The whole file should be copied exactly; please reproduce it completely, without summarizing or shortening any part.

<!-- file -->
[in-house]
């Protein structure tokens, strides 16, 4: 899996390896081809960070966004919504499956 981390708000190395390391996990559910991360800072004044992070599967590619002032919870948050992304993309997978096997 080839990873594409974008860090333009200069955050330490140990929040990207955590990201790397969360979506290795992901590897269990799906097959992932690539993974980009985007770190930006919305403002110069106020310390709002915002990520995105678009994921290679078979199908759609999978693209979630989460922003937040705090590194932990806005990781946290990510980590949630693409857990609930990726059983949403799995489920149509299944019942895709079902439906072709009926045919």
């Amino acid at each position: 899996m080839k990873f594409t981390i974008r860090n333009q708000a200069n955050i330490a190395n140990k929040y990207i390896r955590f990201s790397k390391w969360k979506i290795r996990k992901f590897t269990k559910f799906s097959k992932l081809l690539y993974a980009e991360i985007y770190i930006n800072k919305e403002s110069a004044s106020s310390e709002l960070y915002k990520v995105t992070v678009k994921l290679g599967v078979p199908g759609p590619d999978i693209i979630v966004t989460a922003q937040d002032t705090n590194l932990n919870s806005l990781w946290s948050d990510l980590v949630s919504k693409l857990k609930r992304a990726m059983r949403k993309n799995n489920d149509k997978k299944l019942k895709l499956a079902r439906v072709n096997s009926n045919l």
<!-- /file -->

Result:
[in-house]
């Protein structure tokens, strides 16, 4: 899996390896081809960070966004919504499956 981390708000190395390391996990559910991360800072004044992070599967590619002032919870948050992304993309997978096997 080839990873594409974008860090333009200069955050330490140990929040990207955590990201790397969360979506290795992901590897269990799906097959992932690539993974980009985007770190930006919305403002110069106020310390709002915002990520995105678009994921290679078979199908759609999978693209979630989460922003937040705090590194932990806005990781946290990510980590949630693409857990609930990726059983949403799995489920149509299944019942895709079902439906072709009926045919």
């Amino acid at each position: 899996m080839k990873f594409t981390i974008r860090n333009q708000a200069n955050i330490a190395n140990k929040y990207i390896r955590f990201s790397k390391w969360k979506i290795r996990k992901f590897t269990k559910f799906s097959k992932l081809l690539y993974a980009e991360i985007y770190i930006n800072k919305e403002s110069a004044s106020s310390e709002l960070y915002k990520v995105t992070v678009k994921l290679g599967v078979p199908g759609p590619d999978i693209i979630v966004t989460a922003q937040d002032t705090n590194l932990n919870s806005l990781w946290s948050d990510l980590v949630s919504k693409l857990k609930r992304a990726m059983r949403k993309n799995n489920d149509k997978k299944l019942k895709l499956a079902r439906v072709n096997s009926n045919l």